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Latest posts by Italophile

tomato blight in greenhouse

Posted: 05/09/2012 at 11:36
Jen 2 wrote (see)

I have had tomato blight in the greenhouse for the last 2 years.

Can you tell me if and what treatment i should use to avoid it happening again

Unless you want to spray preventively against fungal problems, all you can do is basic housekeeping. As WD says above, ventilation is a fundamental. More the better. Air circulation is a big help against the fungal spores settling on foliage. I've known people to keep an electric fan set on low to keep the air moving.

Beyond that, keep as much space between tom plants as possible - at least 3' hopefully - and try to avoid great wads of foliage developing on plants by judicious removal of branches and leaves. The thicker the foliage, the less the air can circulate.

Never ever wet the foliage. Damp foliage is heaven for fungal spores.

Try to keep a gap of about a foot between the lowest foliage and the soil. Fungal spores can and will fall from the foliage to the soil underneath and they can splash back up again when watering. The gap helps against this.

The problem with greenhouses is that the closed environment can be an incubator for diseases. That's what you have to work against.

Tomatoes - pinching out

Posted: 05/09/2012 at 11:26

That, and if the plants are close to curtains via disease, there's no helping them.

Tomatoes - pinching out

Posted: 05/09/2012 at 10:51

The sun won't help the plants. The warmth will help the toms ripen.


Posted: 05/09/2012 at 10:50

Well, providing the affected produce and plant material is removed and destroyed, and you plant certified seed spuds the next season, you're in with a chance. The LB pathogens don't live on in the soil. Any infection you get next season will be a new infection. The spores are airborne, travelling on the breeze, and they can travel miles.

Tomatoes - pinching out

Posted: 05/09/2012 at 10:31

If the plants are close to dead, you're better off removing the fruit. It won't be getting any value from the plant. It also depends how far the fruit is along the road to ripeness.

New gardener rose question

Posted: 05/09/2012 at 10:29
biff227 wrote (see)

Great, I had noticed that a couple of surrounding roses has also started to show the signs.  Can I stop this from occuring again??  is it because I live in such a damp climate?


It's the most common rose problem. Nearly impossible to avoid. You can try spraying. Like all sprays against fungal problems it has to be preventive - you have to start before the symptoms appear. It's too late once they turn up. Effectively you're coating the leaves to prevent the fungal spores from getting a grip.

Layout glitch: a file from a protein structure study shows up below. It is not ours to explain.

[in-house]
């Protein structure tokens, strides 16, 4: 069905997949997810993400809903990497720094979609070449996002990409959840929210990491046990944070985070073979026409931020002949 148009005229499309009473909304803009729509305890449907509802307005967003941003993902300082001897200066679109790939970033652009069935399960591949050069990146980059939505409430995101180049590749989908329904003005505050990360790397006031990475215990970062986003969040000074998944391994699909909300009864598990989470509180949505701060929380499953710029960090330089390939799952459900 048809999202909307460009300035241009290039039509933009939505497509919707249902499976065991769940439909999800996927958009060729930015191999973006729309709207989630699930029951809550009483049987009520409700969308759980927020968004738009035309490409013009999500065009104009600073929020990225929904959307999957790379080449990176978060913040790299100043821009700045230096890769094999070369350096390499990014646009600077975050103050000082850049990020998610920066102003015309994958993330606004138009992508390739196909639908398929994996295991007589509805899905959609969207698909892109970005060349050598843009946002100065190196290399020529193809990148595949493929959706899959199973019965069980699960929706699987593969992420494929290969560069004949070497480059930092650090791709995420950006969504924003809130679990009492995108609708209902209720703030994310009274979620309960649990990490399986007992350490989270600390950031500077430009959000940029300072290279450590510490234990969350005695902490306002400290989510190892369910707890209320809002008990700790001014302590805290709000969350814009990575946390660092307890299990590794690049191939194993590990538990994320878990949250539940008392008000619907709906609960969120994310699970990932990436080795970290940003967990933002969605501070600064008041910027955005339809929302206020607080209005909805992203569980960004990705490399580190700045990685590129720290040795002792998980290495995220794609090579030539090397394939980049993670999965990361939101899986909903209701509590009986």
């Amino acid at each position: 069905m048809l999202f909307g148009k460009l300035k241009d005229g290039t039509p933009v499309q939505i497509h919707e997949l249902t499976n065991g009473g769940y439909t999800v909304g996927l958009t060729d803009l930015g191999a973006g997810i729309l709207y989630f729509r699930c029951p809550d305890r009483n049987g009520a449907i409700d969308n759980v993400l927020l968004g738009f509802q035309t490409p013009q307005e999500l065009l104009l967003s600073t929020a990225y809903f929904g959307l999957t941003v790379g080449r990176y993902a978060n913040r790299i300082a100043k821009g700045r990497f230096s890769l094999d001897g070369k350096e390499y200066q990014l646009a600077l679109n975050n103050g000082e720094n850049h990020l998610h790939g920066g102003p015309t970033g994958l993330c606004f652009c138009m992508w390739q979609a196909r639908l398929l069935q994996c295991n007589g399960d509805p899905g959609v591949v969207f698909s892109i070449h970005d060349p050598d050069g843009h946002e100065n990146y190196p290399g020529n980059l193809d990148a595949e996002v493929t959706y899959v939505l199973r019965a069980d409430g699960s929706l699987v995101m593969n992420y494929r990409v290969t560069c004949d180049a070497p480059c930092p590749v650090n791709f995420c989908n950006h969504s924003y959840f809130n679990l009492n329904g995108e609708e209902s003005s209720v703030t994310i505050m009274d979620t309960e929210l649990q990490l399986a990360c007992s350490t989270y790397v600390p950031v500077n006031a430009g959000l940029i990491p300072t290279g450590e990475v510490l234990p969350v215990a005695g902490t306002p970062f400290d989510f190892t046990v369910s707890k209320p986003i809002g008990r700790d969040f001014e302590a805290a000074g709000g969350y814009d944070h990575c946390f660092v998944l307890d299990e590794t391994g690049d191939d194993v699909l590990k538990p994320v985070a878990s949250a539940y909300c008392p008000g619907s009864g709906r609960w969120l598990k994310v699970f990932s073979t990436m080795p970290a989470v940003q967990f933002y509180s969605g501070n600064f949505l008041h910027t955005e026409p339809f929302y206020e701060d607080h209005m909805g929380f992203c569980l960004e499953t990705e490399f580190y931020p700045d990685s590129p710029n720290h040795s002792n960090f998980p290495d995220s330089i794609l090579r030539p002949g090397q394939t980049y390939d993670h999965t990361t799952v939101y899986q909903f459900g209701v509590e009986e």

If you feel like spraying, Bordeaux Mixture is about the most common product, though it's going to be banned next year. You'll find other products at any garden centre. Spraying isn't a guarantee against the disease but it helps.

Other than that, it's a matter of dedicated housekeeping. As soon as you see a leaf showing the symptoms, remove it and destroy it. Collect any fallen affected leaves and destroy them too. And be careful of spreading the pathogen via either hands or secateurs.

best flavoured tomatoes

Posted: 05/09/2012 at 10:15

We're in Tuscany, Maud, about 90 mins by train south of Florence, between Arezzo and Cortona.

C. Fiorentino is the better of the two Costolutos, I think. More of a beefsteak variety. C. Genovese is flatter and even more heavily ribbed. They're old Italian varieties but I suspect there has been some fiddling over the years. Neither has the full flavour they used to have. Still, of the two, you have the right one.


Posted: 05/09/2012 at 09:18

Late Blight, that which infects spuds and can infect toms, is a curious beast. The pathogen will live on on the affected produce - spuds or toms if they're left lying around - but not in the soil, and not on stems and foliage providing they're dead. If yours was LB, and the foliage went straight into the compost, I'd be wary.

Tomatoes - pinching out

Posted: 05/09/2012 at 08:42
Bf206 wrote (see)
My Romas are now ripening apace - the fungus-addled plants look shot to pieces, mind! Sungolds also doing well, although another bloomin' stem is going black. Lots of fruit On super sweet 100s and pale green so hopefully comin soon... Black Russians,which have never grown before, more of a concern. Some decent sized fruits but resolutely green.

Hopefully this late warm spell in the UK will do the job tho?

It's your best chance. Temperature is the key. Ultimately, though, you can always ripen them inside. In fact if the temp drops to about 15C outside, it's by far the best bet. Given that it's warmer than that inside. Providing they've begun the change from their dark green they should only take a couple of weeks to ripen.

And a tip: for the larger varieties, sit them on their shoulders.

Tomatoes - pinching out

Posted: 04/09/2012 at 17:28

Oh no! I've done that. And snapped entire branches by twisting off fruit because I was too lazy to go and get the secateurs.

If it has started to change from its dark green it will ripen inside. Give it time, even a couple of weeks. It would be a shame to turn a Pink Brandywine into a fried breakfast!

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